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Politics & Society

Happy 2008!

Happy New YEAR! We're back.

Actually, we never left. We were here all along, but some of you did not get to hear our magnificent offerings because — for reasons that escape me — a number of the NPR member stations preempt our programming, even when it's original, to put on other stuff during holidays.

Who knew? I sure didn't. A sign I'm still new, I guess.

But please, if you didn't get to hear some of the holiday programs, do check them out online, or on your MP3 player, if you have one. (I don't. I am not a technophile; the last new gadget I mastered was my breast pump. ... Sorry, that's another story.)

Other TMM ducklings are all heading back to the nest from their adventures. One of our producers is in Peru (and I do hope he brought me a present), somebody else went skiing. A lot of folks nipped out to spend time with family. I was here.

...And what would the holidays be without a trip to the emergency room with a sick kid, I ask you? Now that is quality time! (Everybody's fine now, thanks.)

But we're ready for action. We're talking politics. We're excited about Iowa, but we're very disturbed about what we see coming out of Kenya in the aftermath of presidential and parliamentary elections there. We gave you a preview when the voting began last week, but I don't think anybody anticipated this. We hope to have more for you tomorrow.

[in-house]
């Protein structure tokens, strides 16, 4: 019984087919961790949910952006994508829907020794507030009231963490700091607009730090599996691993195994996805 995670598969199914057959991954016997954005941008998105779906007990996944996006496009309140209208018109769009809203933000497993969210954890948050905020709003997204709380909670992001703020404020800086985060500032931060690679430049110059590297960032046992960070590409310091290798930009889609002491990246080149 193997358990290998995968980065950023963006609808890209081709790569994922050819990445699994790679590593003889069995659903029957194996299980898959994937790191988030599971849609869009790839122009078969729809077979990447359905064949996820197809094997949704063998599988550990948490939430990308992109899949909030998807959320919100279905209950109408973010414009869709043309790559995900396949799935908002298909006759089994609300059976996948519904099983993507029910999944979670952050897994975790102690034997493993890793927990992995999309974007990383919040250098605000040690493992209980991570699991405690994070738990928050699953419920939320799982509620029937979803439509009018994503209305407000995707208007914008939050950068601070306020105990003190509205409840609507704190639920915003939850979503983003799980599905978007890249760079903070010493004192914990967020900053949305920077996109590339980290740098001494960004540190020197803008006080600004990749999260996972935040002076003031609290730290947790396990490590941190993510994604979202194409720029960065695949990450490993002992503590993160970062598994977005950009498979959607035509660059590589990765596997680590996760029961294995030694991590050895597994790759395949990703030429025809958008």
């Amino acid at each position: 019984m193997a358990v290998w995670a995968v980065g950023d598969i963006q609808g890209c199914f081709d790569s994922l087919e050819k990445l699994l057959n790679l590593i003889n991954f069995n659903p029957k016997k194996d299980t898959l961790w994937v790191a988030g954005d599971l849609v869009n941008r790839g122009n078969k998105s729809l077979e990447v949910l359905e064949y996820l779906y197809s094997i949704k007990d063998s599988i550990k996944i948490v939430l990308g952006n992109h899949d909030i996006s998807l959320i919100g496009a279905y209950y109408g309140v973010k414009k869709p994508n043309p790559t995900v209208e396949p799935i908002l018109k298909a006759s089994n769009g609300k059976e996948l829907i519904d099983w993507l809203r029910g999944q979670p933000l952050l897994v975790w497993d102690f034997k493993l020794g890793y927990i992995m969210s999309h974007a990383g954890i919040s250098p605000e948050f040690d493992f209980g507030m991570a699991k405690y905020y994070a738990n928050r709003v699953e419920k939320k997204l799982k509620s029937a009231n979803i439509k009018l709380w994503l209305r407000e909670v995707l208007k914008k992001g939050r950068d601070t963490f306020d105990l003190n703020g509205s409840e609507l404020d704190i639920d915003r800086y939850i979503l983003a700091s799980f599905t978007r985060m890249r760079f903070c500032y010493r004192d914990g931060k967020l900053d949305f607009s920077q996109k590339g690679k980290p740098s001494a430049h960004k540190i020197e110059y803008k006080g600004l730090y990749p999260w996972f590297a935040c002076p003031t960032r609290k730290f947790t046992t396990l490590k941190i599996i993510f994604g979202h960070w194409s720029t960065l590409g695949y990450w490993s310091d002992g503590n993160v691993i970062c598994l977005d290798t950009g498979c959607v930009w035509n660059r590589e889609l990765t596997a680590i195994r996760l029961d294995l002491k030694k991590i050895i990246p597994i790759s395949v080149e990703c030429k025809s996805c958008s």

And, a bicentennial you may not have heard much about: On January 1, 1808, Congress outlawed the importation of slaves to the U.S.

Did this end slavery? Not by any means.

Even though we are a news program, we feel that history offers us important lessons for the present and the future. And I am fascinated by what I call the hidden history that scholars take for granted, but that the rest of us don't know. We have a bit of that history today. We have all heard about the Underground Railroad. But did you know about the "watermen"? They were whites and blacks who ferried messages and helped enslaved Americans escape to freedom. Well, now you will.

I got excited about telling these stories when I attended a conference last fall at Pace University. (A former colleague of mine asked me to sit on a panel. I wasn't that busy, so I said yes.) My head was spinning from the stories that so many of the scholars there all knew, about people and events I'd never heard of. I decided then and there that if the opportunity arose, I'd do my best to bring this new scholarship to life. And when I say new, it has to be said; it's been there all along. The stories are like stones from the river, waiting to be picked up...

Happy New Year. I hope your new year will be everything you desire.

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